When Apple fell this week, its thud resounded around the globe.
The gadget maker's stocks dropped, pushing it down to second-most-valuable company in the world on Friday, behind Exxon, after announcing on Wednesday that its profits haven't grown for a year.
The 2.5 percent decline in stock price on Friday (following a 12 percent drop on Thursday) lowered Apple's market capitalization to a mere $413 billion. Exxon is worth $418 billion.
But experts interviewed by KQED's Peter Jon Shuler say it's premature to call Apple spoiled fruit.
In the first place, Apple's revenues were up 18 percent from a year ago. The company sold more iPhones and iPads than ever before. It was production costs associated with launching new products, such as the iPhone 5 and iPad mini that ate into profits. Mac sales may be down for the first time in years, but PC sales have been dropping for a while -- and a lot of that can be traced to competition with the iPad.
So what's giving rise to gloomy comments like this one from "author investor" Carol Roth on Yahoo Finance:
There is a point in time when these companies become too big to succeed. Apple now is twice Microsoft's size, approximately, and I think it's running into the same issues; it's very hard to get that huge growth when you are so large.
But Apple is not too big, said Neil Hughes, senior editor at Apple Insider. What may be over-sized were analysts' expectations.
"Part of it is that Apple had this unheard of growth," Hughes told Shuler. "It was start-up-like growth for a 30-year-old company ... Investors are realizing that it can’t last forever ... But they still have $120 billion in cash and investments, they are still selling more product than ever before, so a lot of those concerns are unfounded."
Technorati may be contributing to the aura of gloom about Apple, said Sarah Rotman Epps of Forrester Research.
"There is also a misunderstanding of Apple’s product line and who they’re innovating for," she said. "A lot of the first customers were tech optimists or early adopters who may feel disappointed about where Apple is today. They’re not interested in tech innovating just for the sake of innovation … Instead they’re interested in bringing up their entire ecosystem together and maintaining a relatively high level ... of service ... They’re interested in quality, not innovation for innovation’s sake."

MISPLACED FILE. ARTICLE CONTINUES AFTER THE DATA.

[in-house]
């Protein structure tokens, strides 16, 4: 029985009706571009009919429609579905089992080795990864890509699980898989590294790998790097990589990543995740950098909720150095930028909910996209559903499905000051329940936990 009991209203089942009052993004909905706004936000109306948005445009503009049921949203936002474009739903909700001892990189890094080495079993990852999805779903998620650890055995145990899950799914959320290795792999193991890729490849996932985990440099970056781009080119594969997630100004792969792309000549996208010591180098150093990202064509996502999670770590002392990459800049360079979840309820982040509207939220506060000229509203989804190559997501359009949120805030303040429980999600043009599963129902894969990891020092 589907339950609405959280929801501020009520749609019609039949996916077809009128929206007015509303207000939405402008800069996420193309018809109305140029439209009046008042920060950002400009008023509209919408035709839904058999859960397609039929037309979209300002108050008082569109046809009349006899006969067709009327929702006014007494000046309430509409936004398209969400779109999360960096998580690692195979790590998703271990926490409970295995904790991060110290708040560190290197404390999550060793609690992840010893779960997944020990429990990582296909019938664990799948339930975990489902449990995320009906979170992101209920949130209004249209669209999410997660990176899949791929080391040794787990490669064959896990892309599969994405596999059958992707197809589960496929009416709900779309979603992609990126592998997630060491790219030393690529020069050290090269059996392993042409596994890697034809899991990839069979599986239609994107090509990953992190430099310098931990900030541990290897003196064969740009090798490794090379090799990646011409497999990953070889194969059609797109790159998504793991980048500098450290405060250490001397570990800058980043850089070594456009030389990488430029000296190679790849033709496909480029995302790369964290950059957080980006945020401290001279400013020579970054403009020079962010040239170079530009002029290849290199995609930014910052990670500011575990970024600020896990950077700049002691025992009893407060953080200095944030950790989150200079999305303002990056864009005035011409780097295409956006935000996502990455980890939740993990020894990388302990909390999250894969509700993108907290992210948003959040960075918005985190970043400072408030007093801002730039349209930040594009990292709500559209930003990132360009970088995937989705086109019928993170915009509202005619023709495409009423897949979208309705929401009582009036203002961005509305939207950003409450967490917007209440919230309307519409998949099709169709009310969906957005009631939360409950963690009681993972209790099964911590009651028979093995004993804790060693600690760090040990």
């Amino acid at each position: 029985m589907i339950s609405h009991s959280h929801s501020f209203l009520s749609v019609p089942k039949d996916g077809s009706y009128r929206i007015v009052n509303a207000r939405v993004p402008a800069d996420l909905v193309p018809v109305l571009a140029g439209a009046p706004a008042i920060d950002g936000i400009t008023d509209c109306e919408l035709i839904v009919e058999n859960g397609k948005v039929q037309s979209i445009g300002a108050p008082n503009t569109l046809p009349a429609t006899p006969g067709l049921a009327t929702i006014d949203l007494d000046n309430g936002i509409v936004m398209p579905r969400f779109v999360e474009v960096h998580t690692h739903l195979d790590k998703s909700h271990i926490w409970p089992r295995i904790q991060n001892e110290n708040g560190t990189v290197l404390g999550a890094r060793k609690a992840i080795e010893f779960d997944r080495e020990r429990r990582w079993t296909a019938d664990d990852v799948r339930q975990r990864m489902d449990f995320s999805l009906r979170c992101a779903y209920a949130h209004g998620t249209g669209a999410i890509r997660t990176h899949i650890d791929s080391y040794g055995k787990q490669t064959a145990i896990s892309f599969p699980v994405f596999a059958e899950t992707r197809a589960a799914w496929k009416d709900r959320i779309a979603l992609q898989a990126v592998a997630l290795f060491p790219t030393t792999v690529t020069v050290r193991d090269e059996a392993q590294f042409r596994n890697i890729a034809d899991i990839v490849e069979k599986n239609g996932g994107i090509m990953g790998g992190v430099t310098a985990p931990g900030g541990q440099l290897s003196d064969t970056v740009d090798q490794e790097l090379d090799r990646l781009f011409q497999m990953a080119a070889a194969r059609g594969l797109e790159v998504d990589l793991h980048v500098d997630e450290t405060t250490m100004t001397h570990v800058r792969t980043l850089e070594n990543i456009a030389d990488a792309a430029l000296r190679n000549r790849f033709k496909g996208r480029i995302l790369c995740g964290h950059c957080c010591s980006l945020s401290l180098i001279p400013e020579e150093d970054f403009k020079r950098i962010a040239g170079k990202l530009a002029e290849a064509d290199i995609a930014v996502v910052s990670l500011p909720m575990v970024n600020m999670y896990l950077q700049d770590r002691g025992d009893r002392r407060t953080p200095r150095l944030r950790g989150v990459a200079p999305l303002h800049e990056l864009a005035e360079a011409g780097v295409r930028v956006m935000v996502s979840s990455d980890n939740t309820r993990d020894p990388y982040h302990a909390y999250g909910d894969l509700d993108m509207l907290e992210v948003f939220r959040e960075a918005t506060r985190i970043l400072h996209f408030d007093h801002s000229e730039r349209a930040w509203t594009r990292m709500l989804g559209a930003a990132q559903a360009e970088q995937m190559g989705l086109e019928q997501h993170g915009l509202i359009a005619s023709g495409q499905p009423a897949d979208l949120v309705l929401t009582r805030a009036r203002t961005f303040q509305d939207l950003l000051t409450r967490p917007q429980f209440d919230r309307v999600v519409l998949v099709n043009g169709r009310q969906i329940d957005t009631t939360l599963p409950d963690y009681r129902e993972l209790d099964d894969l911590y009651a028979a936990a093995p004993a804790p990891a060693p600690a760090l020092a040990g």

Richard Doherty, an analyst at Envisioneering Group pointed out the company has some less tangible assets. His team has been talking to costumers has made Doherty optimistic about Apple's prospects.
"We’ve heard of people wearing out Apple screens," he said. "You talk to anybody who has an iPhone, an iPod or an iPad those products get a lot of use."
Likewise, he said, having Apple on your resume pretty much guarantees great job offers.
"From what we’re aware of [Apple has] less turnover than most companies in the Fortune 500, let alone Silicon Valley."
At trade shows, too, everyone seems to have their eyes fixed on Apple's booth, he said.
The company also has an asset no one else can claim: Steve Jobs. Although the company's brilliant co-founder died in October 2011, his imprint remains on most products in its pipeline. "So the real test of Tim Cooke or whoever comes next wont be this year but five years from now," said Epps.
Despite these fundamental strengths, Apple will have to come up with something new and exciting, Epps said.
If you look at the markets they’re in, MP3 players is a declining market. PC’s is a declining market. Tablets is a maturing market and Apple still has a majority share of it and I think they’re doing very very well with the iPad line. Smart phones is a growing market and Apple has to fight for it... They’re fighting Samsung, they’re fighting the the Android ecosystem, they’re fighting lower price-point phones. So even in the best-case scenario, Apple can’t sustain tremendous growth unless they enter brand-new markets... They noted that they are still in the market of rolling out iPhone 5’s to more carriers around the world. They are launching in new countries, both the hardware and the software. Apple is hoping that more carriers will stimulate growth but they also need new products to attract new customers, to attract new growth.
For the time being, though, these experts think Apple's still a good buy. Doherty gave it the best recommendation an analysts can give: "I don’t own stock in the companies we’ve been talking about today; as an analyst I’m not allowed to. But if I could I would own Apple in a heartbeat."